Updates to our Terms of Use

We are updating our Terms of Use. Please carefully review the updated Terms before proceeding to our website.

Sunday, July 14, 2024 | Back issues
Courthouse News Service Courthouse News Service

Sixth Circuit won’t reinstate bettors’ Kentucky Derby claims against horse trainer Bob Baffert

Neither Baffert nor Churchill Downs is liable for wagers lost on the 2021 Kentucky Derby, whose order of finish was altered after the disqualification of Medina Spirit.

CINCINNATI (CN) — The initial order of finish in a horse race is the only "official" result for betting purposes under Kentucky law, an appeals court panel ruled Thursday when it upheld the dismissal of a group of bettors' negligence and unjust enrichment claims.

Medina Spirit, a racehorse entered by legendary trainer Bob Baffert, crossed the finish line first in the 2021 Kentucky Derby at Churchill Downs in Louisville, but after a failed drug test, the order of finish was changed on Feb. 21, 2022.

The new order listed Mandaloun, Hot Rod Charlie and Essential Quality as the first three finishers of the race, and a class of individuals who wagered on that finish claimed in a federal lawsuit their bets should be paid.

U.S. District Court Judge David Hale, an Obama appointee, disagreed and dismissed the suit after he determined all of the bettors' damages were speculative in nature and that no contract had been formed with Churchill Downs when their wagers were made.

The bettors argued their appeal before the Sixth Circuit in March. Thursday's ruling upheld Hale's dismissal in its entirety.

"Under Kentucky law governing pari-mutuel wagering, the first official order of finish is final," Senior U.S. Circuit Judge R. Guy Cole Jr. wrote in the opinion. "Under that order, the plaintiffs lost their bets. For this reason, the complaint fails to state a claim upon which relief can be granted."

The three-judge panel agreed with Hale's conclusion the bettors failed to establish any harm that could give them standing to pursue negligence claims against either Baffert or the race track.

Cole, a Clinton appointee, cited Kentucky's rules for pari-mutuel wagering — where all wagers made on a certain race are "pooled" together — and emphasized the "finality rule," which indicates the first order of finish is "the only order that counts for pari-mutuel wagering purposes."

"A subsequent change in the order of finish may affect the purse and the history books," he continued, "but it will not impact pari-mutuel wagering. Under this system, a pari-mutuel wager placed on the Kentucky Derby is a specific prediction of how the horses will be ordered as determined by the official order of finish for pari-mutuel wagering purposes." (Emphasis in original.)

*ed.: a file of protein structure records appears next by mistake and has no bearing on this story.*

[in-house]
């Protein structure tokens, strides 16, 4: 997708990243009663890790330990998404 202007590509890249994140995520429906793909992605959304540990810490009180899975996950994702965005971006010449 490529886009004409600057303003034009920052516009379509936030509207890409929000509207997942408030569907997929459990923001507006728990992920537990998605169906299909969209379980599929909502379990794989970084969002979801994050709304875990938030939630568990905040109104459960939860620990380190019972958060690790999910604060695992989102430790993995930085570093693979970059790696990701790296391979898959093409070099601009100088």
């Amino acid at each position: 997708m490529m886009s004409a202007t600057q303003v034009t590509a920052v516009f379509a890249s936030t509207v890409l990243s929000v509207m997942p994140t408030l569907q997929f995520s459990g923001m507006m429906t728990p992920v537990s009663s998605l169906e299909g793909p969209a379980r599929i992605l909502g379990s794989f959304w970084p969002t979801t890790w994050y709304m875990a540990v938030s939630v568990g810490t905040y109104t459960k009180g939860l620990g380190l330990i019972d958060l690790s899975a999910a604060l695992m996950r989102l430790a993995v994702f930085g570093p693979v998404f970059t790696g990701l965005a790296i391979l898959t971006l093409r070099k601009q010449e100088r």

The court rejected the bettors' claim for breach of contract and reiterated their bets were not transformed into winning wagers once the order of finish was updated following Medina Spirit's disqualification.

"The plaintiffs' wagers were properly settled at zero when the stewards declared the original order of finish to be official for pari-mutuel wagering purposes. The plaintiffs were not harmed when they were not paid for losing wagers," Cole wrote.

Consumer protection claims brought under Kentucky law were similarly swept aside by the appeals court, which ruled the bettors had not suffered an "ascertainable loss of money or property."

"Their wagers had no value before Medina Spirit's disqualification and still have no value after the disqualification," Cole wrote.

U.S. Circuit Judges Eric Clay and Rachel Bloomekatz, appointees of Clinton and President Joe Biden, respectively, also sat on the panel and concurred with Cole's opinion.

The 150th edition of the Kentucky Derby will be run Saturday, May 4, although Baffert will not be involved after Churchill Downs added another year to the two-year suspension levied in the wake of the Medina Spirit disqualification.

Follow @@kkoeninger44
Categories / Entertainment, Regional, Sports

Subscribe to Closing Arguments

Sign up for new weekly newsletter Closing Arguments to get the latest about ongoing trials, major litigation and hot cases and rulings in courthouses around the U.S. and the world.